I've been at the Seresin Estate for a little under a week, and each day has been different. What a change from my previous place where I was pretty much weeding a home garden everyday, which was really nice and rewarding, of course! Here, there has been a lot of variety, which has also been really educational and interesting. And I've been eating self-cooked meals everyday which has been nice for a change.
Front view of the house where I'm staying. Cozy, quaint. In the middle of vineyards!
- Monday afternoon: I arrived and we weeded. By “we” I mean the two other WWOOFers, the head gardener, and his apprentice. A nice team of five with lots of chatting, storytelling, and jokes. Made chickpeas and veggies with rice for dinner.
- Tuesday: in the morning, we did more weeding (a different area from the day before– maybe it was onions?) and then all afternoon we did the biodynamic preparation 500 that I explained in my previous blog post. And that “we” included our team and about 20 other volunteers and employees from the vineyards and winery. Made swiss chard and pasta with feta and colby cheese and cooked up some lamb sausage from the farm for dinner.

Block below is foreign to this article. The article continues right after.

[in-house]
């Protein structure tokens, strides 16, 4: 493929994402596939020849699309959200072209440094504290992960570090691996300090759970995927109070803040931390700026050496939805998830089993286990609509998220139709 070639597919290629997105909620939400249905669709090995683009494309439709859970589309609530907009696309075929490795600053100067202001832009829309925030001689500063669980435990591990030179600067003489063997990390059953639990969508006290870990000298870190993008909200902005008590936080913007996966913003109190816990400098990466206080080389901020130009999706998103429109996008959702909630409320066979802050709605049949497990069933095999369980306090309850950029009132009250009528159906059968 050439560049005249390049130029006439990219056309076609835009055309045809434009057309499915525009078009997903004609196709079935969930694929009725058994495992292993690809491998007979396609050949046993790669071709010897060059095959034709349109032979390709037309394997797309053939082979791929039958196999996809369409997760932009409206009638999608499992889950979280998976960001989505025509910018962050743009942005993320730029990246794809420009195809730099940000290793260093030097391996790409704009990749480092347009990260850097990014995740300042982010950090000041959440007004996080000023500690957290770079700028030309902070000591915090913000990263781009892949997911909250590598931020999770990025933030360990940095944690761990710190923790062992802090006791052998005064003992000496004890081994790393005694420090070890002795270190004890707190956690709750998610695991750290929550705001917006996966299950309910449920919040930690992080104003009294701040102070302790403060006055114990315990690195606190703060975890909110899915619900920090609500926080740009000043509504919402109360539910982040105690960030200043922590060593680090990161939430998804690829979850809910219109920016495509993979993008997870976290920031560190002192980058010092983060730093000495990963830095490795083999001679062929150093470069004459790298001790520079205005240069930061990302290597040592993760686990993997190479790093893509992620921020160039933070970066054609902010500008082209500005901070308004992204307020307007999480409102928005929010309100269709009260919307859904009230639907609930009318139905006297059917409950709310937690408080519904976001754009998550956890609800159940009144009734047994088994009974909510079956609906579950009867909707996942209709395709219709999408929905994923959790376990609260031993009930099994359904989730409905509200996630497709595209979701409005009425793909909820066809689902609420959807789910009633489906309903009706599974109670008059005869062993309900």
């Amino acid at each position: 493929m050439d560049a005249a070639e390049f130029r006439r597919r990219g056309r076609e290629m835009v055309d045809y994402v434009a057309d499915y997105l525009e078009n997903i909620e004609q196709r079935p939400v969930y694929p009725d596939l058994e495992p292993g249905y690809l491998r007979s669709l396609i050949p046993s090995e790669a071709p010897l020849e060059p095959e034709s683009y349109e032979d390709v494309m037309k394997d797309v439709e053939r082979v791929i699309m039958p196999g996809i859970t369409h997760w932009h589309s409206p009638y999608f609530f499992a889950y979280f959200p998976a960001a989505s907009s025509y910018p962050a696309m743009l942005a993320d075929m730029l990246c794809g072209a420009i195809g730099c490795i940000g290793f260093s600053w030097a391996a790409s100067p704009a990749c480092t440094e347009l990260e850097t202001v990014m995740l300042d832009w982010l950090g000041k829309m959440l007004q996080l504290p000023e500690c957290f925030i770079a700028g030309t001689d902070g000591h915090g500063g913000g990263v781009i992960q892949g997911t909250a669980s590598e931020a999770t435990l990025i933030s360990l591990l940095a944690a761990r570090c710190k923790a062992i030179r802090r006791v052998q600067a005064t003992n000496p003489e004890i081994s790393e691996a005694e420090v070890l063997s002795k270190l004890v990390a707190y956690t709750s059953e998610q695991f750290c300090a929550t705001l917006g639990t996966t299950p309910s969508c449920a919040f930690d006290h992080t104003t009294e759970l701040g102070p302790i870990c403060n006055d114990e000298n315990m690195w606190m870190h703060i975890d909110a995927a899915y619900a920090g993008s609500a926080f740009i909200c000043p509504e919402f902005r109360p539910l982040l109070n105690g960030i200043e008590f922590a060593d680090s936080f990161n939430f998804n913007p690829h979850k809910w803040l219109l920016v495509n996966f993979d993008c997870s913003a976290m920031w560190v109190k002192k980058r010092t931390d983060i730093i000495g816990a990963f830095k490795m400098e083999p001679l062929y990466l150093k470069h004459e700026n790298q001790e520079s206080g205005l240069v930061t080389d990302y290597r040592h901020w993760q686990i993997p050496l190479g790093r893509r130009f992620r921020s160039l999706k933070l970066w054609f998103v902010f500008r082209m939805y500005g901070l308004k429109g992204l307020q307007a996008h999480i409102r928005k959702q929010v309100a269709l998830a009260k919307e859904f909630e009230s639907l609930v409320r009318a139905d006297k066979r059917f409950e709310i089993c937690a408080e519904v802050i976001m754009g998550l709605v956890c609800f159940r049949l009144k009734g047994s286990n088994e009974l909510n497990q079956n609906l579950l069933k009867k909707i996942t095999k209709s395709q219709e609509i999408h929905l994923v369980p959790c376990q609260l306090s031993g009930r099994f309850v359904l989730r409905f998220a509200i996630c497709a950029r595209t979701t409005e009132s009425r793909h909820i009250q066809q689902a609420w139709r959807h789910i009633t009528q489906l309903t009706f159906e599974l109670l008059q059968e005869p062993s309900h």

- Wednesday: we continued weeding onion plants, a challenging job because the onion shoots were not much bigger than the weeds! And that was it for that day. This was the most tedious work we've done so far, but enjoyable because of lots of conversation and nice weather. Made falafel and pita with the others in our house for dinner. YUMMM!!!
- Thursday: we prepped a section of land to plant potatoes using stakes and string. And in the afternoon we planted a few hundred potatoes in teams of two with a few more additions to our team of five. That was cool– planting all these spuds by hand (most people nowadays do it by machines, especially when doing on the scale we were– a lot!). Made grilled cheese sandwiches with swiss chard and spinach for dinner.